Thursday, July 16, 2009
Wow. I'd like to say I've been too busy with noble pursuits to blog during the past couple of months, but that wouldn't be accurate. Not totally accurate, anyway. Mostly, I've been bumming around-- in the form of daily yoga (yes, I pompously and pathetically and only kind of ironically refer to myself as a yogi now) loafing about, watching the Wire, cooking, going on trips home to Santa Fe for cheap medical care, and agonizing about our upcoming move BACK ACROSS THE COUNTRY.
While I've been MIA on this blog that 2 people (my mom and whatever rotating friend I remind of its existence) read, I've been crafting and cooking a bit. And fortunately, for my wide and reaching blog audience, have had the presence of mind to take iphone pictures of my efforts. (FYI: the i-phone takes pretty decent photos.)
Also fortunately, I have included pictures from the mysterious and foreboding St. Catherine's Indian School in Santa Fe. My sister D is kind of obsessed, and we made two recent trespassing trips to check it out. (It's behind Rosario Cemetery for those in the SF loop.) I think the buildings have only been closed since maybe the late 80s early 90s, which is strange considering how derelict and abandoned the place feels. Our expedition reminded me a bit of a similar quest to the Hudson Valley Psychiatric Hospital near where I went to college in New York. My sister and I went to the school once at night, (with my wary boyfriend standing guard) and once in the early morning, which was when we took pictures (also the time that we didn't go inside) Somewhat alarmingly, we realized there was an alarm (pun intended) going off when we got closer to the main school buildings. Since we hadn't been inside, it was unlikely that we'd tripped the alarm, and that it had been going off all night, or for a couple days. Still, we hightailed it out of there, because SF po'lice and scary graveyard caretakers are not to be messed with.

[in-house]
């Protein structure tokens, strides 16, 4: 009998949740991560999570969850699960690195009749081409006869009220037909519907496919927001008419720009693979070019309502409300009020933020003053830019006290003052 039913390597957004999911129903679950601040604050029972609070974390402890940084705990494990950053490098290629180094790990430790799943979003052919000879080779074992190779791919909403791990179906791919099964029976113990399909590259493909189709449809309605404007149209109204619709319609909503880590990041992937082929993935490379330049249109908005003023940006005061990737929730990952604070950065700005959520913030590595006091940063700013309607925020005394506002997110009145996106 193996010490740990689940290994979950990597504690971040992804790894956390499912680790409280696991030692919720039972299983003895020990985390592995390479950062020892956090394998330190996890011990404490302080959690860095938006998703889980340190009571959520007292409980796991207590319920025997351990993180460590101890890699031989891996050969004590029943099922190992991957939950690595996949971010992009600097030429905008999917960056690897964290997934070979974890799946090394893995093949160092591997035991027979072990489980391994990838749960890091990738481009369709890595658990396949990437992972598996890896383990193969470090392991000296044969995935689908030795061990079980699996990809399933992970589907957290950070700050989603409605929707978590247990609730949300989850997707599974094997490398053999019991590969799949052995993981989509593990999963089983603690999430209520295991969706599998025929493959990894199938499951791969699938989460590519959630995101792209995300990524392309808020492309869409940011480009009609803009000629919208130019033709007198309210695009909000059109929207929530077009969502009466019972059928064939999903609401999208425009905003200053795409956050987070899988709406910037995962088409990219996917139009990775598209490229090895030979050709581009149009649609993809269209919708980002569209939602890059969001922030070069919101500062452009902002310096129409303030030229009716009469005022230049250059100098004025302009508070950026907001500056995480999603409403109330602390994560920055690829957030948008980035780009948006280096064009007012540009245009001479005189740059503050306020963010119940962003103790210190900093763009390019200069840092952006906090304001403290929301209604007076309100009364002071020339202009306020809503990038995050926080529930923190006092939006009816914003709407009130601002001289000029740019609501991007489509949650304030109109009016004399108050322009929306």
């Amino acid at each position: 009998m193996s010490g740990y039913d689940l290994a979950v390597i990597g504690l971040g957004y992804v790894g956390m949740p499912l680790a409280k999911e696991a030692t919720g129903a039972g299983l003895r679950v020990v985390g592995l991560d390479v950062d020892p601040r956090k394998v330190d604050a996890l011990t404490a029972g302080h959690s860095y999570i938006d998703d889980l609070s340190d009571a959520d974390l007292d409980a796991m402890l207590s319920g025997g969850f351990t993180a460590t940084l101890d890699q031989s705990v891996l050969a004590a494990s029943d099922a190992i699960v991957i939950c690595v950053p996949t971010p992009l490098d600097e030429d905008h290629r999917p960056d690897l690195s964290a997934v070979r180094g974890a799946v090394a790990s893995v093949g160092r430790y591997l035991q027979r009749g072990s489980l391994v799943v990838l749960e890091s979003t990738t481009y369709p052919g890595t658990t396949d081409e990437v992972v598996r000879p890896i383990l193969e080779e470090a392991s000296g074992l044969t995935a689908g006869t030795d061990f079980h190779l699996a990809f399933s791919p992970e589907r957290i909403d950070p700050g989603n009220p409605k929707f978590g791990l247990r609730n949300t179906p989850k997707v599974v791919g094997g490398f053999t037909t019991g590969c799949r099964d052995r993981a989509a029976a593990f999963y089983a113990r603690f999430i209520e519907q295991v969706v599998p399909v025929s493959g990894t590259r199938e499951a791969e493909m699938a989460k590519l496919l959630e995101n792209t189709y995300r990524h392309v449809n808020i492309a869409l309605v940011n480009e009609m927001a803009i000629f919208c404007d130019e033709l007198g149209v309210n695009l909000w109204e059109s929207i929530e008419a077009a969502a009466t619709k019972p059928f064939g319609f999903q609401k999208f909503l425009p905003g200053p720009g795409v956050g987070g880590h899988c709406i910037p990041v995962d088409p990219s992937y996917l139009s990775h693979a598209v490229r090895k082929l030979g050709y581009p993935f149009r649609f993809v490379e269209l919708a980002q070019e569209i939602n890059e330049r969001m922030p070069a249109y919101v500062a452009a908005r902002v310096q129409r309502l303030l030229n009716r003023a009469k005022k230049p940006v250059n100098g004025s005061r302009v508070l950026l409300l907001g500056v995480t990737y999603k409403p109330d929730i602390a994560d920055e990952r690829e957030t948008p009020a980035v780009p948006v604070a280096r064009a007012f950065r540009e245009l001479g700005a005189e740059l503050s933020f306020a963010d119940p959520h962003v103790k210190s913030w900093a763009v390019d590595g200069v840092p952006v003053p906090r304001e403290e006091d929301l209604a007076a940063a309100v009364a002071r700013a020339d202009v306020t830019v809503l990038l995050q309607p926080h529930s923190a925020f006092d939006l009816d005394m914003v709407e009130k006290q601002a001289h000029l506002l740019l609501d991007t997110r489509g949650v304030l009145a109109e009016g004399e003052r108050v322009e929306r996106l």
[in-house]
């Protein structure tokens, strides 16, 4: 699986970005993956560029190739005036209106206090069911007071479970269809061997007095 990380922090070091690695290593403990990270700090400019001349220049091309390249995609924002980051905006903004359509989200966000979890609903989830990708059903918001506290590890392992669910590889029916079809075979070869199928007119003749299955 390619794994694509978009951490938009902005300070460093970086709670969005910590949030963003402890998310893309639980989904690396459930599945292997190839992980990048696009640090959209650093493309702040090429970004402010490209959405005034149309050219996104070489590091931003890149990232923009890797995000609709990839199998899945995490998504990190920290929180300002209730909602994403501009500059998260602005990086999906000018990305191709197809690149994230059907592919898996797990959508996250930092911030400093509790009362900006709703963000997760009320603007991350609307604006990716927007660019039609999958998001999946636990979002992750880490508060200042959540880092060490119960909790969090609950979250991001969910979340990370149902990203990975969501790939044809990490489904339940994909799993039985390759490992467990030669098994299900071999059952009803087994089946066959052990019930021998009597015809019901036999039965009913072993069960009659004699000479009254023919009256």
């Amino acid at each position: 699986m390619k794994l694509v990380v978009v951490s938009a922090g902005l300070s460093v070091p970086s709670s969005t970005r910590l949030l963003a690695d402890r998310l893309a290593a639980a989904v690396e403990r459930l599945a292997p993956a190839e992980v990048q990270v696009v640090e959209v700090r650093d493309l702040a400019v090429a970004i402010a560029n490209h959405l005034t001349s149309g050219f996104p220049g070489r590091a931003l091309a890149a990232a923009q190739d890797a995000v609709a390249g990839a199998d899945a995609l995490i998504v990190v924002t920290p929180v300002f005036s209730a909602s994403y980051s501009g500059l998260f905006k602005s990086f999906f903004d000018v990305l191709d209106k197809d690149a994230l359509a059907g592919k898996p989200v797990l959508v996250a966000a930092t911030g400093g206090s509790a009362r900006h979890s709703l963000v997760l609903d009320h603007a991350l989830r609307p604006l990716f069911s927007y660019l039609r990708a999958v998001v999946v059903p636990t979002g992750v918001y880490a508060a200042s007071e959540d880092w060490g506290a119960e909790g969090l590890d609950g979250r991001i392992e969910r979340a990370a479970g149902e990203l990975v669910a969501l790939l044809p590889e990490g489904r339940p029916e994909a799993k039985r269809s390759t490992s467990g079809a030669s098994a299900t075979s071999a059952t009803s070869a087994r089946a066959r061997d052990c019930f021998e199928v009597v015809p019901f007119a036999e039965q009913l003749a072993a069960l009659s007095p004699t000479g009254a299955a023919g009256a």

Haunted historic buildings aside, the felt animals were presents for the 2nd birthday of my friend Nora. (An owl and a two-sided elephant, in case you couldn't tell.) Also the raw materials of delish salsa/pico de gallo, and some yummy dinnertime chilaquiles.
Wednesday, March 11, 2009
It's been quite some time since I've updated, for a few reasons. 1, I've been sick. As I write, it's the first time in five days that I've been dressed. (Not that I've been sitting around naked for days-- by "dressed" I mean jeans, socks, bra, etc. I've spent the past four or five days clad in what might best be described as "lounge wear") Now that I'm starting to feel better, it's time to start giving myself things to do, in little doses. While I was sick, I could only handle so much. Reading trashy magazines? Yes. I rediscovered Marie Claire when my local Walgreens was all out of Vogue and people I've never heard of were on the cover of "People". Studying for the GRE? Um, no. Doing the dishes? Yes, pretty much all you have to do is stand there, and the steam from the hot water was good for my congestion. Vacuuming, mopping, more labor intensive household chores? Hell, no.